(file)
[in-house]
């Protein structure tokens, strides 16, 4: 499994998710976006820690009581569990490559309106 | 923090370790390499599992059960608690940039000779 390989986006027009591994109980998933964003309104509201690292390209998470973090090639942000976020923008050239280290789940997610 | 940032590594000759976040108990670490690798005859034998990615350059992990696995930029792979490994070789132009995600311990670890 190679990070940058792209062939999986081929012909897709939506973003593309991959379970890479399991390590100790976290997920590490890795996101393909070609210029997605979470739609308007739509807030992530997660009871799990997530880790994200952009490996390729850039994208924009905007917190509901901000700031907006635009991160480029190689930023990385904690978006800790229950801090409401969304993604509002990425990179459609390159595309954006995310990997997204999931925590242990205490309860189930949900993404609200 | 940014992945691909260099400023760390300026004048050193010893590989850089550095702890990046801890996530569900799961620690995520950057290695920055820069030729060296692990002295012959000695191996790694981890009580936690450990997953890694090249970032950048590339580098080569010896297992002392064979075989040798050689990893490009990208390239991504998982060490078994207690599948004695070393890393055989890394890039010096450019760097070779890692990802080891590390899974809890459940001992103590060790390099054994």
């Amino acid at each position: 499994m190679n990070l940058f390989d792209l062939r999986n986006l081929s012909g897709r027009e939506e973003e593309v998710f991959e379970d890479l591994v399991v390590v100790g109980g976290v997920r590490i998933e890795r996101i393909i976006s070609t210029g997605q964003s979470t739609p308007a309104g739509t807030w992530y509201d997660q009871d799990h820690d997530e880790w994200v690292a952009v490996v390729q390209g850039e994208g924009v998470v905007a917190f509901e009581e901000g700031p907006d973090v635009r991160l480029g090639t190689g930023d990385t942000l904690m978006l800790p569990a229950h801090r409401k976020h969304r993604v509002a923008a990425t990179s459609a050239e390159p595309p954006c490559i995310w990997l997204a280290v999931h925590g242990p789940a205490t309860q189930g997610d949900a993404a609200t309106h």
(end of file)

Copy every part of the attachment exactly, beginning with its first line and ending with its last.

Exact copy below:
[in-house]
């Protein structure tokens, strides 16, 4: 499994998710976006820690009581569990490559309106 | 923090370790390499599992059960608690940039000779 390989986006027009591994109980998933964003309104509201690292390209998470973090090639942000976020923008050239280290789940997610 | 940032590594000759976040108990670490690798005859034998990615350059992990696995930029792979490994070789132009995600311990670890 190679990070940058792209062939999986081929012909897709939506973003593309991959379970890479399991390590100790976290997920590490890795996101393909070609210029997605979470739609308007739509807030992530997660009871799990997530880790994200952009490996390729850039994208924009905007917190509901901000700031907006635009991160480029190689930023990385904690978006800790229950801090409401969304993604509002990425990179459609390159595309954006995310990997997204999931925590242990205490309860189930949900993404609200 | 940014992945691909260099400023760390300026004048050193010893590989850089550095702890990046801890996530569900799961620690995520950057290695920055820069030729060296692990002295012959000695191996790694981890009580936690450990997953890694090249970032950048590339580098080569010896297992002392064979075989040798050689990893490009990208390239991504998982060490078994207690599948004695070393890393055989890394890039010096450019760097070779890692990802080891590390899974809890459940001992103590060790390099054994």
């Amino acid at each position: 499994m190679n990070l940058f390989d792209l062939r999986n986006l081929s012909g897709r027009e939506e973003e593309v998710f991959e379970d890479l591994v399991v390590v100790g109980g976290v997920r590490i998933e890795r996101i393909i976006s070609t210029g997605q964003s979470t739609p308007a309104g739509t807030w992530y509201d997660q009871d799990h820690d997530e880790w994200v690292a952009v490996v390729q390209g850039e994208g924009v998470v905007a917190f509901e009581e901000g700031p907006d973090v635009r991160l480029g090639t190689g930023d990385t942000l904690m978006l800790p569990a229950h801090r409401k976020h969304r993604v509002a923008a990425t990179s459609a050239e390159p595309p954006c490559i995310w990997l997204a280290v999931h925590g242990p789940a205490t309860q189930g997610d949900a993404a609200t309106h």